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Going Beyond Your Job Description

By: Maggie Lonsdale BA (hons) - Updated: 25 Jul 2011 | comments*Discuss
Job Work Workplace Value Holiday

We all know there is no such thing as a free lunch. In these recessionary times, the jobs that may previously have been considered a cushy number are now a hot bed of competitively and potential redundancies. With the harder, more target focused or less stable jobs of the past now even more difficult to keep, let alone perform well in, it’s clear that now more than ever we have to go beyond our job descriptions to make sure we’re not in the firing line if Redundancies come around.

So how do you go beyond your jobs description without looking like you’re sucking up to your bosses, or going into a decline because you feel like you’re selling your soul? Although it’s not easy, after all, there are probably hundreds if not thousands of people who’d love your job, it can be done.

Networking Opportunities

There are Networking Opportunities in the most unusual places – you don’t have to join every breakfast meeting chapter in your area to build business relationships and your ingenuity will reflect well on your commitment.

It may be that your children go to school with the children of a fellow parent that works in your field, or could become a client. Perhaps you sit on the train next to someone that’s looking for a contact in your industry, or a community event needs sponsorship – there are all sorts of ways to boost your Networking Potential if you think outside the box.

Adding Value

Although the term ‘adding value’ has become a bit overplayed in the workplace, it is certainly for a reason – companies cannot simply keep doing what they’ve always done any more and expect people to pay the same for it. Everyone has to be offering something a little more, a little different or a little cheaper. Rather than cutting costs, businesses are all about working out how to increase their prices (or at least not have to drop them) by increasing the perceived value to the customer.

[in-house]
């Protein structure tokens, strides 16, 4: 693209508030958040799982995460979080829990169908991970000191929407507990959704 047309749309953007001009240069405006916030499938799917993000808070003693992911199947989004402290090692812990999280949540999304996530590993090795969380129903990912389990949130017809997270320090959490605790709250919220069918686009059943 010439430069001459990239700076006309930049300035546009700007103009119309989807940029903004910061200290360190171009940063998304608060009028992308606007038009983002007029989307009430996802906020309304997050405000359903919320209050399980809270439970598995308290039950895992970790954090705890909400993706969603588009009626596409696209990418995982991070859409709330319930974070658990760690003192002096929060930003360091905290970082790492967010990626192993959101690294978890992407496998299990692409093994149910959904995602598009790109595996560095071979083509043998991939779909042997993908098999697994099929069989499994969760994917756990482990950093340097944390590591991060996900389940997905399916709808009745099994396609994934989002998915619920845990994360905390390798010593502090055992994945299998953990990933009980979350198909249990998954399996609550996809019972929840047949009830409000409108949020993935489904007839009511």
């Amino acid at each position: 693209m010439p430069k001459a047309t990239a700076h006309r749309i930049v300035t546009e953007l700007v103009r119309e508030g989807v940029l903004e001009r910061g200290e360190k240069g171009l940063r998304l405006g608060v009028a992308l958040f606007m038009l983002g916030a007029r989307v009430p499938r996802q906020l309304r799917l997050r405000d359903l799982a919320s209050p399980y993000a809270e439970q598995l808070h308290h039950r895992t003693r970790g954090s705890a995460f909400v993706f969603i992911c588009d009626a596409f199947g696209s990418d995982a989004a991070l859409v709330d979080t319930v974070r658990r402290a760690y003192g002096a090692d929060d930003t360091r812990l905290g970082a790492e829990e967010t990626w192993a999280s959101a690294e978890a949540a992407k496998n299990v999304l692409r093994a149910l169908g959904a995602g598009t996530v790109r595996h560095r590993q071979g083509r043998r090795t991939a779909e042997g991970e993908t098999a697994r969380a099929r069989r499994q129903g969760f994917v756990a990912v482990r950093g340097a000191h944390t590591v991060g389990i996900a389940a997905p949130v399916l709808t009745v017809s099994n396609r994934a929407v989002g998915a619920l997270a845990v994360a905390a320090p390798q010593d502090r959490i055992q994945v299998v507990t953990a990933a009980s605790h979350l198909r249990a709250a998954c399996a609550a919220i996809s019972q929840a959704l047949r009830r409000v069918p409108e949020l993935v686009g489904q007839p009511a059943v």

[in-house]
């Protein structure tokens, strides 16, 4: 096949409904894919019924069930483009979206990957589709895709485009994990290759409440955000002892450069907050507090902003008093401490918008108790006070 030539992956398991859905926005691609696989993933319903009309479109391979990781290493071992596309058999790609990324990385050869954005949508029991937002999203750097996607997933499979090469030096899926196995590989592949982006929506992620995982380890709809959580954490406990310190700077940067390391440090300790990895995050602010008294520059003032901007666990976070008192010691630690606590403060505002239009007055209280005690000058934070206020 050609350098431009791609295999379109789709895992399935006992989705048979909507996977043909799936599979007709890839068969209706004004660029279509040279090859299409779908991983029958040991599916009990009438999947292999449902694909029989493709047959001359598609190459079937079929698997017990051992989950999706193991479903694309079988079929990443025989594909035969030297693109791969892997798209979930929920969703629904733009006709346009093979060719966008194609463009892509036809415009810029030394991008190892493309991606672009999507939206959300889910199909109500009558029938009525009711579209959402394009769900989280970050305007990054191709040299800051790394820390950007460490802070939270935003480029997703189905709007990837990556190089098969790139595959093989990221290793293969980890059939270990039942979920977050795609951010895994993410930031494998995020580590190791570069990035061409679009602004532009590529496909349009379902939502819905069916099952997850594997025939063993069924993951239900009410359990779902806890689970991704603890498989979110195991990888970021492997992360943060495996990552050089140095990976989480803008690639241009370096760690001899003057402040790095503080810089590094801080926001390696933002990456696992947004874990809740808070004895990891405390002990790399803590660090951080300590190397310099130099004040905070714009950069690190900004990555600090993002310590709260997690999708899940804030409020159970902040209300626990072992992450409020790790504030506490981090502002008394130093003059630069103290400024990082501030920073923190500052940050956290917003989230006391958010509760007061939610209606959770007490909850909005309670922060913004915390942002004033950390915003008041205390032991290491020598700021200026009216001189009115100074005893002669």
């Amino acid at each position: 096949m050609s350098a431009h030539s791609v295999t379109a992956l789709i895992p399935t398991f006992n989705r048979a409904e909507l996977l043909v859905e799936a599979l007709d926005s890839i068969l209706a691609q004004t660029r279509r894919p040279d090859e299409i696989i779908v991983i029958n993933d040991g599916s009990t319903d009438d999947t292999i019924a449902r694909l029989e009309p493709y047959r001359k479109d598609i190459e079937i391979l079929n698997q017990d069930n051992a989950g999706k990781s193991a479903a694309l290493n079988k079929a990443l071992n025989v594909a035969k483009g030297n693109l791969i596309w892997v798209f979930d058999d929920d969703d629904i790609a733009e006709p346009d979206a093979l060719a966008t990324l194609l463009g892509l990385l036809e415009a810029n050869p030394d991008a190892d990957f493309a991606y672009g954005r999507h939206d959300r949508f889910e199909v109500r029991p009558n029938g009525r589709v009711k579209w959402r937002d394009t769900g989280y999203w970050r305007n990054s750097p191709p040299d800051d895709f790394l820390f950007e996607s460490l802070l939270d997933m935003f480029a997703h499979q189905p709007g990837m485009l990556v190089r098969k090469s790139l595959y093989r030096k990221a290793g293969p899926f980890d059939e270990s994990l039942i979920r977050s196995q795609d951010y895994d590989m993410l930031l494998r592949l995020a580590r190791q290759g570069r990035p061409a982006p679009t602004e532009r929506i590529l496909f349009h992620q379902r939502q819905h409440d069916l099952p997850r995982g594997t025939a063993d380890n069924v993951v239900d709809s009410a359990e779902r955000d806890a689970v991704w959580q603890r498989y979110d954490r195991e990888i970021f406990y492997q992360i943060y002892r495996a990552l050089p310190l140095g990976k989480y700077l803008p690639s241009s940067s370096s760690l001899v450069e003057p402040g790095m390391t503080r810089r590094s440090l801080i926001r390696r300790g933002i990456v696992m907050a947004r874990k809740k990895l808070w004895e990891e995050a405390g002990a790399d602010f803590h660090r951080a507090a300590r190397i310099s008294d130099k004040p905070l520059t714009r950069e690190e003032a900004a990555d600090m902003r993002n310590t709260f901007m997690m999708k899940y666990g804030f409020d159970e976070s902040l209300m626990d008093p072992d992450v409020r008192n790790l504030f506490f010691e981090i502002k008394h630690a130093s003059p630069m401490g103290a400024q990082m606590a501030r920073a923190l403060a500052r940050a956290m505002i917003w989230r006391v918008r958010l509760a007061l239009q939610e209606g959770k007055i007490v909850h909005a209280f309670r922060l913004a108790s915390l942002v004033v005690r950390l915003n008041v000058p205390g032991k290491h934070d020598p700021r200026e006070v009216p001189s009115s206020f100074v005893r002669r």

So if you sell software, think about adding in training on how to get the most of it ‘for free’. If you have a farm shop, why not make ready meals using your ingredients? You could try offering to deliver chocolates from a local supplier if you’re a florist or a recruitment agency could provide CV writing services or interview coaching.

Holidays, Sickness & Being On-Time

Even though there is no excuse for tardiness in the workplace at any time, during a recession and the difficult economic period that follows it, everything you can do to show good will is worth its weight in gold. Put simply, don’t be late for anything. Client meetings, Monday morning, back from lunch – just leave a little earlier and allow time for whatever could go wrong (if the train is always packed, get an earlier one). If you don’t, you could end up with far more time on your hands as regular lateness is bound to be on your files when redundancies are likely.

If you’re even lucky enough to be able to afford a holiday at the moment, what with the terrible Euro exchange rate, increased airport taxes and possible short working arrangements, you will need to plan the time carefully. For a start, don’t just book something and then ask for time off. Check with your boss or line manager when there is space for you to take a holiday and then book – ideally just a week so your employees don’t realise that they could possibly manage without you!

The same goes for illness. Of course, if you’re really ill you need to stay at home and recuperate, but if it’s just one of those days where you don’t feel your best, have a vitamin drink, a large cup of sweet tea and get in the shower! Sick days are one of the first things a company looks at when they need to make redundancies, so go that bit further and push yourself.

Standing Out At Work

Read our article Show Your Potential to Decision Makers for tips on how to stand out from crowd at work.

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